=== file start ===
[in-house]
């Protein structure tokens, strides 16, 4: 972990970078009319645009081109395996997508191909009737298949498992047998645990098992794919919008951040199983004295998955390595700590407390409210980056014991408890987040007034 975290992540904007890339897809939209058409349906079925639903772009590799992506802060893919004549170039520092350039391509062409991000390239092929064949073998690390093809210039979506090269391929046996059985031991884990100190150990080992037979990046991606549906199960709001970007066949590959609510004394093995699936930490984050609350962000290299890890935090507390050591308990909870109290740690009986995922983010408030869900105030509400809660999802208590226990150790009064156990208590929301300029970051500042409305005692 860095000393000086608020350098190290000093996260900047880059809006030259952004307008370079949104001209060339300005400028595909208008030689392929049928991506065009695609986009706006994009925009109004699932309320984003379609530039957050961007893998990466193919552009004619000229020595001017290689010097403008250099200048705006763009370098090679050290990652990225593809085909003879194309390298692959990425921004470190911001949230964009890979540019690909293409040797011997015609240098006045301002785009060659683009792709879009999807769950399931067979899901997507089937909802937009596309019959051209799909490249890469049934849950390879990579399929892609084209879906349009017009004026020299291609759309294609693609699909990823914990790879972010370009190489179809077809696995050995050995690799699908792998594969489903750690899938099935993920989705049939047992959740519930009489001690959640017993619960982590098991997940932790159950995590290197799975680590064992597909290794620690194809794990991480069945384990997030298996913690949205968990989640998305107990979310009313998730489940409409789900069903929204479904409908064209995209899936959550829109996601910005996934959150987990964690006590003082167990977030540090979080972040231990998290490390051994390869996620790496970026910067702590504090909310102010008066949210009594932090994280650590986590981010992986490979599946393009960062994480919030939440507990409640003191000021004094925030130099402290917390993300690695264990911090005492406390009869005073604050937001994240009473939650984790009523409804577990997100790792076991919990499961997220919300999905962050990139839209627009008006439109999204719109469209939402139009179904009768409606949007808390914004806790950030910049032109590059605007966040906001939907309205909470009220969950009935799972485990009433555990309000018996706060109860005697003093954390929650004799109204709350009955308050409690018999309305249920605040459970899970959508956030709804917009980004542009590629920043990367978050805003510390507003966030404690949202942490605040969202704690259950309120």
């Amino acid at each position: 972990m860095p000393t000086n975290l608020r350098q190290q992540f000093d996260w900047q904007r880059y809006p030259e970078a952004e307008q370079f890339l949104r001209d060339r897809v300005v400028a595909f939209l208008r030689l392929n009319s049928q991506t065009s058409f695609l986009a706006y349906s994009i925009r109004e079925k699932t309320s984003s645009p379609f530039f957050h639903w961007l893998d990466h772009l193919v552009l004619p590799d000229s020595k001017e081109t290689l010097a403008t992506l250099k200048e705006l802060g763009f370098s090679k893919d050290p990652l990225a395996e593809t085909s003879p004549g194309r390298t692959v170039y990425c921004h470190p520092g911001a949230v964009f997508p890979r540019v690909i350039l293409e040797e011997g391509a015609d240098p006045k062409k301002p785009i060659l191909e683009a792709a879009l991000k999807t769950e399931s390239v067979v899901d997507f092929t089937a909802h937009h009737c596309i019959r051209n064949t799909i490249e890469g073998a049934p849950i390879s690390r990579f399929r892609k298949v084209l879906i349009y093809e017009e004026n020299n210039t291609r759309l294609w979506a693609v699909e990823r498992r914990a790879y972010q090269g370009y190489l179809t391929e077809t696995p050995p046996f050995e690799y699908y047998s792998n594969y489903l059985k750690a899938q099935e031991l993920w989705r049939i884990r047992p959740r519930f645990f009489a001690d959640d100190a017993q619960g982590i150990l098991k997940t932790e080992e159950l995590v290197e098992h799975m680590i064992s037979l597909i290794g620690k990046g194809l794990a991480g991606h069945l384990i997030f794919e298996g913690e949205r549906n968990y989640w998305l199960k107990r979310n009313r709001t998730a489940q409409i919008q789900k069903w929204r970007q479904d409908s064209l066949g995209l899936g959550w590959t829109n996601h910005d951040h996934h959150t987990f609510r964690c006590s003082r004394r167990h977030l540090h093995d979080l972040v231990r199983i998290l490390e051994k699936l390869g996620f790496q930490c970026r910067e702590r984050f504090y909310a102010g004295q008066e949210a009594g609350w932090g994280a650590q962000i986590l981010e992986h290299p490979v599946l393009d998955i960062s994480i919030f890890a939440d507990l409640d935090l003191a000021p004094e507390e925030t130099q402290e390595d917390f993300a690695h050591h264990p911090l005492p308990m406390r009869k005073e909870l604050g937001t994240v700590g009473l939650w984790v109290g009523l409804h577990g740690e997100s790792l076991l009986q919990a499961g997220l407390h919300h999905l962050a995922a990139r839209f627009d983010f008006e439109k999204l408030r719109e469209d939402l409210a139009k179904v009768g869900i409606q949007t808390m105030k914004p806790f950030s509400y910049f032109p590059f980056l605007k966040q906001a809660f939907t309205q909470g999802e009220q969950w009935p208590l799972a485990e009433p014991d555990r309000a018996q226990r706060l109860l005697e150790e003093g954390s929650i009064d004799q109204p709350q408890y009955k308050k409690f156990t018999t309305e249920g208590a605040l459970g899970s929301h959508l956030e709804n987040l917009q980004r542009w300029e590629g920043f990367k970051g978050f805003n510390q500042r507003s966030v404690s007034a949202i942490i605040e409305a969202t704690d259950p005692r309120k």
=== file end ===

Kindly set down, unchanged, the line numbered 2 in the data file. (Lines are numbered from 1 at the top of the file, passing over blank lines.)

């Protein structure tokens, strides 16, 4: 972990970078009319645009081109395996997508191909009737298949498992047998645990098992794919919008951040199983004295998955390595700590407390409210980056014991408890987040007034 975290992540904007890339897809939209058409349906079925639903772009590799992506802060893919004549170039520092350039391509062409991000390239092929064949073998690390093809210039979506090269391929046996059985031991884990100190150990080992037979990046991606549906199960709001970007066949590959609510004394093995699936930490984050609350962000290299890890935090507390050591308990909870109290740690009986995922983010408030869900105030509400809660999802208590226990150790009064156990208590929301300029970051500042409305005692 860095000393000086608020350098190290000093996260900047880059809006030259952004307008370079949104001209060339300005400028595909208008030689392929049928991506065009695609986009706006994009925009109004699932309320984003379609530039957050961007893998990466193919552009004619000229020595001017290689010097403008250099200048705006763009370098090679050290990652990225593809085909003879194309390298692959990425921004470190911001949230964009890979540019690909293409040797011997015609240098006045301002785009060659683009792709879009999807769950399931067979899901997507089937909802937009596309019959051209799909490249890469049934849950390879990579399929892609084209879906349009017009004026020299291609759309294609693609699909990823914990790879972010370009190489179809077809696995050995050995690799699908792998594969489903750690899938099935993920989705049939047992959740519930009489001690959640017993619960982590098991997940932790159950995590290197799975680590064992597909290794620690194809794990991480069945384990997030298996913690949205968990989640998305107990979310009313998730489940409409789900069903929204479904409908064209995209899936959550829109996601910005996934959150987990964690006590003082167990977030540090979080972040231990998290490390051994390869996620790496970026910067702590504090909310102010008066949210009594932090994280650590986590981010992986490979599946393009960062994480919030939440507990409640003191000021004094925030130099402290917390993300690695264990911090005492406390009869005073604050937001994240009473939650984790009523409804577990997100790792076991919990499961997220919300999905962050990139839209627009008006439109999204719109469209939402139009179904009768409606949007808390914004806790950030910049032109590059605007966040906001939907309205909470009220969950009935799972485990009433555990309000018996706060109860005697003093954390929650004799109204709350009955308050409690018999309305249920605040459970899970959508956030709804917009980004542009590629920043990367978050805003510390507003966030404690949202942490605040969202704690259950309120």